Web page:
With the fall harvest getting under way, traders expect the USDA to trim its estimate of the U.S. corn crop by more than a quarter-billion bushels on Monday but to stick to its forecast of the largest soybean crop ever, at roughly 4.5 billion bushels. Dry weather in the western Corn Belt, including powerhouses Iowa and Nebraska, will lower corn production to just below 14.1 billion bushels, or 1 billion bushels less than last year, according to the average estimate from traders surveyed by wire services.
As he prepares for a possible presidential run, California Gov. Gavin Newsom has burnished some of his progressive credentials with a flurry of new legislation. On Monday, he rattled the fast food industry by signing a bill that could increase fast food workers' minimum wage to as much as $22 an hour, and he has made national news for his aggressive new policies to address the climate crisis.
On Tuesday, the Interior Department’s new water restrictions for the Colorado River offered a warning: If stakeholders fail to make further cuts in usage, one of the nation’s most vital watersheds could face, according to assistant secretary Tanya Trujillo, “catastrophic collapse.” Robert Glennon, one of the country’s leading experts in water policy and law, discusses what it means and what comes next. (No paywall)
U.S. cotton growers will harvest a drought-shortened crop of 12.57 million bales, their smallest since 2009, according to the USDA's monthly Crop Production report. Texas, the No. 1 producer, would account for nearly all of the nearly 5-million-bale decline in production from last year.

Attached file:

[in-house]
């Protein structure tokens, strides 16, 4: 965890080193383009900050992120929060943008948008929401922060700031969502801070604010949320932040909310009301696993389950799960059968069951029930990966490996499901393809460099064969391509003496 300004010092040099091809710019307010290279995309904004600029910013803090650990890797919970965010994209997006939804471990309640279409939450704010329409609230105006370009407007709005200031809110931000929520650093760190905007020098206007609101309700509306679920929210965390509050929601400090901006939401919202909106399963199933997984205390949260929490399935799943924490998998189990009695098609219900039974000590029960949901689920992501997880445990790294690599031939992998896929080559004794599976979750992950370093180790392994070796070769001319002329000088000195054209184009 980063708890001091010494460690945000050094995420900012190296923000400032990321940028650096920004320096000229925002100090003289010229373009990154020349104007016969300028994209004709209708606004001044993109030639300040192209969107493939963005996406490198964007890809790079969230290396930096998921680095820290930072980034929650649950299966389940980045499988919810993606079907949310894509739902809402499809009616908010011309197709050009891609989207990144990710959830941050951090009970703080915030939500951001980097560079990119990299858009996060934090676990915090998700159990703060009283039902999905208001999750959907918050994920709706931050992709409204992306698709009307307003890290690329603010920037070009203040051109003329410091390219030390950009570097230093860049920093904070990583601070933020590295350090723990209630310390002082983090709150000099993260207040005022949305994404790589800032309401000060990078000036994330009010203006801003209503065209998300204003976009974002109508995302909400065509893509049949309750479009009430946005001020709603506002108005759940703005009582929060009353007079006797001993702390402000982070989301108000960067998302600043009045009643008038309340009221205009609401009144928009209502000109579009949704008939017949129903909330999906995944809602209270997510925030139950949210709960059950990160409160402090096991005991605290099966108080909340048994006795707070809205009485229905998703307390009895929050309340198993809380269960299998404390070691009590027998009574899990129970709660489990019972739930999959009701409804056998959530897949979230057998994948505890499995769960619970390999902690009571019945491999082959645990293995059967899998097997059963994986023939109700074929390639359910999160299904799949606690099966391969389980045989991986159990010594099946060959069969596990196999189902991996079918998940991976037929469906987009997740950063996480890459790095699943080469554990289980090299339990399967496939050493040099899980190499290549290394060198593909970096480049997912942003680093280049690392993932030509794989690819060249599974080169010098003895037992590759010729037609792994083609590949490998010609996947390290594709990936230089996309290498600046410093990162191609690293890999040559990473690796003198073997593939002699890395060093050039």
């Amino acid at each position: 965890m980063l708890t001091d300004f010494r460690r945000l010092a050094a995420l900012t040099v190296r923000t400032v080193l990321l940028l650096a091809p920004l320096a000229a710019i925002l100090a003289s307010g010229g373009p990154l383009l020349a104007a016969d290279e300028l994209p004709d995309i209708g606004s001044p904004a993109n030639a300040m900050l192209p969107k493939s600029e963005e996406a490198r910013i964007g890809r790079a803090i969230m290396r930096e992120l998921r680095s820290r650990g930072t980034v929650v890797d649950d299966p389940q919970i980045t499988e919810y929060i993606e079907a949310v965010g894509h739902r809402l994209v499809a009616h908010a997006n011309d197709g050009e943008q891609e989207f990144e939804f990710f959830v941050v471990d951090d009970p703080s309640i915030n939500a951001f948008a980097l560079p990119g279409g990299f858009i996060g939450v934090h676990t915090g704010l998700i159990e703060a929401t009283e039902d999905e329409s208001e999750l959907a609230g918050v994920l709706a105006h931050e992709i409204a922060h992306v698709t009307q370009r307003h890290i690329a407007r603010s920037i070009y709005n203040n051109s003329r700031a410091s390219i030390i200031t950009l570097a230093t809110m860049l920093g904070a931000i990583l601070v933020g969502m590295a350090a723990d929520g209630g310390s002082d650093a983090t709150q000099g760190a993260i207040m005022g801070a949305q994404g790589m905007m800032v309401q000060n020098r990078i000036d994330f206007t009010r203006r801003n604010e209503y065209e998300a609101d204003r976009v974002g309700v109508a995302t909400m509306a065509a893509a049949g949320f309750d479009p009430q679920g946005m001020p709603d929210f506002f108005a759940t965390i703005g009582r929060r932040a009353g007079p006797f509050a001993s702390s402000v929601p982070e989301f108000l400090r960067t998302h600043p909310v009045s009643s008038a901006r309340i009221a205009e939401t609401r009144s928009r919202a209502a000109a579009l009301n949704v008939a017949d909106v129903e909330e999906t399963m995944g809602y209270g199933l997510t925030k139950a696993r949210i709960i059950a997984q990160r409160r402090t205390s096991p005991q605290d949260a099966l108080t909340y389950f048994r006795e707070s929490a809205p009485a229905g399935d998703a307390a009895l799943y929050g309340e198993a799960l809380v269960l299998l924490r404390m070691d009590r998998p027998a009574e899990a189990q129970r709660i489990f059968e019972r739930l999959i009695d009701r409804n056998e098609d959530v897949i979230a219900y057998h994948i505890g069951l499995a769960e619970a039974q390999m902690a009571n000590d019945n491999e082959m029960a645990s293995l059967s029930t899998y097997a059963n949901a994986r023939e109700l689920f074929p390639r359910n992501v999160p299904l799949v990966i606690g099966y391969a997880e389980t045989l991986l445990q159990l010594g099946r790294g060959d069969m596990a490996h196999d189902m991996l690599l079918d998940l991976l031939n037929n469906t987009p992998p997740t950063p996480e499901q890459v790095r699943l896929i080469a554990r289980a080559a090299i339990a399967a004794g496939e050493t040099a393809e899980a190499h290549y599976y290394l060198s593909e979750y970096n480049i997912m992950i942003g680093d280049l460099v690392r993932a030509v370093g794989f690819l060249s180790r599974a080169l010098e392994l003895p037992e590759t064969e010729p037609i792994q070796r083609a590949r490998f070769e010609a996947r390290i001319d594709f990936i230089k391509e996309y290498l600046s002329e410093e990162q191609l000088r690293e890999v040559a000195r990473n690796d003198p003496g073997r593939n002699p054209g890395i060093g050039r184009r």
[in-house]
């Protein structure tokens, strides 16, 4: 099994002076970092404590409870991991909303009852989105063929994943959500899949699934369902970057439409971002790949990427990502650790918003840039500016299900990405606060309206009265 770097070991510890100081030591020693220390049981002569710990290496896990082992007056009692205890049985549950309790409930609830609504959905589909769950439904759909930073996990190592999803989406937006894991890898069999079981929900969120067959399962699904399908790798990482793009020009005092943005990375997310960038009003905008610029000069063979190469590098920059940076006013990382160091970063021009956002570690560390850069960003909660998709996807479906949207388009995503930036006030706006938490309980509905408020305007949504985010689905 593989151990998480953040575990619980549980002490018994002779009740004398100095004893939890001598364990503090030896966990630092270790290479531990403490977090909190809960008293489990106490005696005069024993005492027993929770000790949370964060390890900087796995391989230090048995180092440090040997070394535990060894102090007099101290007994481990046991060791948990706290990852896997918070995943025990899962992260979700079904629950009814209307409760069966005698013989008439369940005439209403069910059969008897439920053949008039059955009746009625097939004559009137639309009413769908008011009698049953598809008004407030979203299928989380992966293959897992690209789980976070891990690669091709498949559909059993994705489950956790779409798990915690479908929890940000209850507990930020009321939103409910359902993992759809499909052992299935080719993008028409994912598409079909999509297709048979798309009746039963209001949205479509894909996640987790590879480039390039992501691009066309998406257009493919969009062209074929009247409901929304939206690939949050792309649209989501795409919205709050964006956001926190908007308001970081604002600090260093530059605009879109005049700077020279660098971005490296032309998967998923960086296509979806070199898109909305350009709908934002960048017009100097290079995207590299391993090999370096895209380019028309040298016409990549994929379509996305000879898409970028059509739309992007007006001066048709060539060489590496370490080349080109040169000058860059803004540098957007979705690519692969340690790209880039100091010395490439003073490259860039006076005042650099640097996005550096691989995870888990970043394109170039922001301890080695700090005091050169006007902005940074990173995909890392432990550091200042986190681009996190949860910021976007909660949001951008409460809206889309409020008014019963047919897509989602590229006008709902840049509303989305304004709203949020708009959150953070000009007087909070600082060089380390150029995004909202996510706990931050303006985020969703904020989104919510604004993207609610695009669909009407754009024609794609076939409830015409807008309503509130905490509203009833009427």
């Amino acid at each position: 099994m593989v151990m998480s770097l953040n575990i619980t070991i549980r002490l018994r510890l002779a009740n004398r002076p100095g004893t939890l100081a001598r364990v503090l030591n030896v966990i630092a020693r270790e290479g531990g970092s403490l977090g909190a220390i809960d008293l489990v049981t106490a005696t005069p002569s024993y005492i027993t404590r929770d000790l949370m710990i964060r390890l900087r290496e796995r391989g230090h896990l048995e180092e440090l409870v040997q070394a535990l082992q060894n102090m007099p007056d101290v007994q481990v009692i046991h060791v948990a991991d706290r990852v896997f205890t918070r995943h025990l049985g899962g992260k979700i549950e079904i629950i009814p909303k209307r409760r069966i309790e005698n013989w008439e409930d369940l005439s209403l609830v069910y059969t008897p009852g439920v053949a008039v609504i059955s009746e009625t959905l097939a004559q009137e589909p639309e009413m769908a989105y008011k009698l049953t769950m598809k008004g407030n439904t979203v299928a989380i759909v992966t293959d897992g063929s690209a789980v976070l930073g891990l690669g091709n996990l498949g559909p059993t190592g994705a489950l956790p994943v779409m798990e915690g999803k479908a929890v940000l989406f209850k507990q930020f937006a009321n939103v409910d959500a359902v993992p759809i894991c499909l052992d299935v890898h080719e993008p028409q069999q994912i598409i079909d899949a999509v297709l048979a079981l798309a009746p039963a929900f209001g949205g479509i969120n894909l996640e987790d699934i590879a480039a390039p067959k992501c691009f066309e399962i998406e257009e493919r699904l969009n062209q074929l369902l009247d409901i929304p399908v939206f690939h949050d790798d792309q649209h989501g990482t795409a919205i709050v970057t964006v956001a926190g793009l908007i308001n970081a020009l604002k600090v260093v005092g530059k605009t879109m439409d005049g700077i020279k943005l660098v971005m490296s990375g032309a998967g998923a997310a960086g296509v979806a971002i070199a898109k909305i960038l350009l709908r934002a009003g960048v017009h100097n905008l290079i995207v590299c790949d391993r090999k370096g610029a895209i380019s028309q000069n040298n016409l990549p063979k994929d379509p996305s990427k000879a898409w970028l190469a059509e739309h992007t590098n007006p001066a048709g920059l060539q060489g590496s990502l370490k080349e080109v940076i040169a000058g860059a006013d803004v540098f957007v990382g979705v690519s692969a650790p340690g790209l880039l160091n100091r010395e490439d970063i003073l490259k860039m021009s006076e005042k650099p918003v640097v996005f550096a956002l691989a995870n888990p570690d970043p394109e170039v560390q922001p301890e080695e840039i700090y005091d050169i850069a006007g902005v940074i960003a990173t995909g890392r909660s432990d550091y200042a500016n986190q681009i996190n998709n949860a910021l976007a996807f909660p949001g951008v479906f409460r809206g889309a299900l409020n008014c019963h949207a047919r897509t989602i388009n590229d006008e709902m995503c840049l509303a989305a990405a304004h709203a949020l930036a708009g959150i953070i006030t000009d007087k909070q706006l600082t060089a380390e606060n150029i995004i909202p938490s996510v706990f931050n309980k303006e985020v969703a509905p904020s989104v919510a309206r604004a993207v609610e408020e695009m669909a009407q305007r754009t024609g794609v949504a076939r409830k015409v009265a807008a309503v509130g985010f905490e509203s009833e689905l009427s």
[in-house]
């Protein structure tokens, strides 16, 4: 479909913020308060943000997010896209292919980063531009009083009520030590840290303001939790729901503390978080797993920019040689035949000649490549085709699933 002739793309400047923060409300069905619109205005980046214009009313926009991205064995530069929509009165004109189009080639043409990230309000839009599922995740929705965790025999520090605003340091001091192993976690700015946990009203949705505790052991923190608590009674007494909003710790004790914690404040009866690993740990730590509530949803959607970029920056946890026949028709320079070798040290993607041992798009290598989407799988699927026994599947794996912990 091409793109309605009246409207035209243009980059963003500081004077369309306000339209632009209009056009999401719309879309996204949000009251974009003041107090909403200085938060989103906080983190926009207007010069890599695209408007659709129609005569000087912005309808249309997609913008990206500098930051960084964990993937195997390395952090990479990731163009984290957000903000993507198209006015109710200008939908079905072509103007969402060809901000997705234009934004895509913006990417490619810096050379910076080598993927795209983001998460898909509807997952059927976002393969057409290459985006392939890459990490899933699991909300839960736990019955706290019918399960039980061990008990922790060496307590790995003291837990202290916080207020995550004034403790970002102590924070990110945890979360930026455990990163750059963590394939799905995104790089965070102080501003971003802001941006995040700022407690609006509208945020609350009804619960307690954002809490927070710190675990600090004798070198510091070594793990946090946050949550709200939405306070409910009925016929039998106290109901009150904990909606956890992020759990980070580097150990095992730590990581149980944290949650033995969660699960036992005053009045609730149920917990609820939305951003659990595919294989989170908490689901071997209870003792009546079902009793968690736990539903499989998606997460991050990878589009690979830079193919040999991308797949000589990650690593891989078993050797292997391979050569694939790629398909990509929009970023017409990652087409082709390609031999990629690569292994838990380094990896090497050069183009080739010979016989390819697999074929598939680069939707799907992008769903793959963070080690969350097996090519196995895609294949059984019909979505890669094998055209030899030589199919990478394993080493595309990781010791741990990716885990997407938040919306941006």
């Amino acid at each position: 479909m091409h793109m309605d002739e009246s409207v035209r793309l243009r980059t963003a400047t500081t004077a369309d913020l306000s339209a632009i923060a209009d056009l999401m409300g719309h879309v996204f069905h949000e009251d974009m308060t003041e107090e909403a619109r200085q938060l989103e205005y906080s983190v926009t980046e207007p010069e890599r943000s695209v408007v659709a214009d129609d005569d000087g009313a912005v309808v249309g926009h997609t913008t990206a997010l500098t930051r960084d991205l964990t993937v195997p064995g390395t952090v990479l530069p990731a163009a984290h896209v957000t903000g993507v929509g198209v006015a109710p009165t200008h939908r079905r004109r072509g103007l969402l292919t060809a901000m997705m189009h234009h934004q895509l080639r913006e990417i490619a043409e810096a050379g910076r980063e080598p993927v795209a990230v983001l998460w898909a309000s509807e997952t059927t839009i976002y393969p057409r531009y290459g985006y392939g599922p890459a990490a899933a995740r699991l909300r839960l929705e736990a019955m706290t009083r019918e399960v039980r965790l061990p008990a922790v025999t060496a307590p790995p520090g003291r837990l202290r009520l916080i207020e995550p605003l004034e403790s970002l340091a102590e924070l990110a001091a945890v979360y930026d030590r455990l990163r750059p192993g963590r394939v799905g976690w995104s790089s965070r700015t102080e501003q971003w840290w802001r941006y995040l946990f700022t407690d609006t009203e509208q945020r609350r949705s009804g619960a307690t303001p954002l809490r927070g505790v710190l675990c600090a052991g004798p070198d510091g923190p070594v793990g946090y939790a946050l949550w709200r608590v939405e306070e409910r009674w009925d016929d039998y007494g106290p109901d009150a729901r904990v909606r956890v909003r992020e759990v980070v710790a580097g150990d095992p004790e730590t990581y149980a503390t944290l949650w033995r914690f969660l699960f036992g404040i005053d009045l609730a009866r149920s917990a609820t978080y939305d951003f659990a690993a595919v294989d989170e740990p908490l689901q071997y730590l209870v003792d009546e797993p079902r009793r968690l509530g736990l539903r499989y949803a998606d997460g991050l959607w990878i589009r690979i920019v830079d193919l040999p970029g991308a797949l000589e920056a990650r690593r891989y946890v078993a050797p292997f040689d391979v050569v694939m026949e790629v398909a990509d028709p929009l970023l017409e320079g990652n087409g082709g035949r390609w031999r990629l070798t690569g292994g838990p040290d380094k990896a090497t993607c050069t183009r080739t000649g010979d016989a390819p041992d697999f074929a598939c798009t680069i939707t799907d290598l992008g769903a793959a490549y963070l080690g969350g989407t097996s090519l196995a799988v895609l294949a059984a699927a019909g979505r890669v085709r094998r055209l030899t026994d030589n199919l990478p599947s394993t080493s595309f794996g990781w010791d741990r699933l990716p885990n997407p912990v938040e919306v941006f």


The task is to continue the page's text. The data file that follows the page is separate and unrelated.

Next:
Faced with the worst drought in 1,200 years and a dwindling water supply, Gov. Gavin Newsom outlined a new, long-term water strategy for California at a press conference on Thursday. His plan, he said, would prepare the state for a hotter, drier future.
As California declared multiple drought emergencies and imposed mandatory water restrictions on residents in recent years, the state’s almond farmers expanded their orchards by a remarkable 78 percent, according to new research by Food & Water Watch.
Amid drought in the U.S. West, growers will abandon three of every 10 acres of cotton they planted this spring, estimated the Agriculture Department. In its monthly WASDE report, the USDA projected a cotton crop of 15.5 million bales, down by 1 million bales from its projection in early June.
Fifteen percent of the Midwest is affected by drought, twice as much of the region as a week ago, said the Drought Monitor on Thursday, as corn and soybean crops entered their reproductive stages. Illinois, Indiana, and Missouri had the largest increases, up 10 percentage points or more.
Up to 20 million people in drought-struck parts of Somalia, Kenya and Ethiopia could face acute food insecurity by September as livestock and crops struggle to survive, said 14 humanitarian and meteorological agencies. Four rainy seasons in a row have failed, a streak not seen in 40 years, and forecasts say there is a concrete risk that the October, November and December rains could fail, too.
Kansas grows one out of every six bushels of wheat harvested in the United States and often leads the nation in wheat production. But in several counties in the southwestern corner of the state, where the drought is at its worst, "very little wheat will make it to harvest," said the farmer-funded organization Kansas Wheat on Monday, pointing to arid conditions and "vicious" winter winds.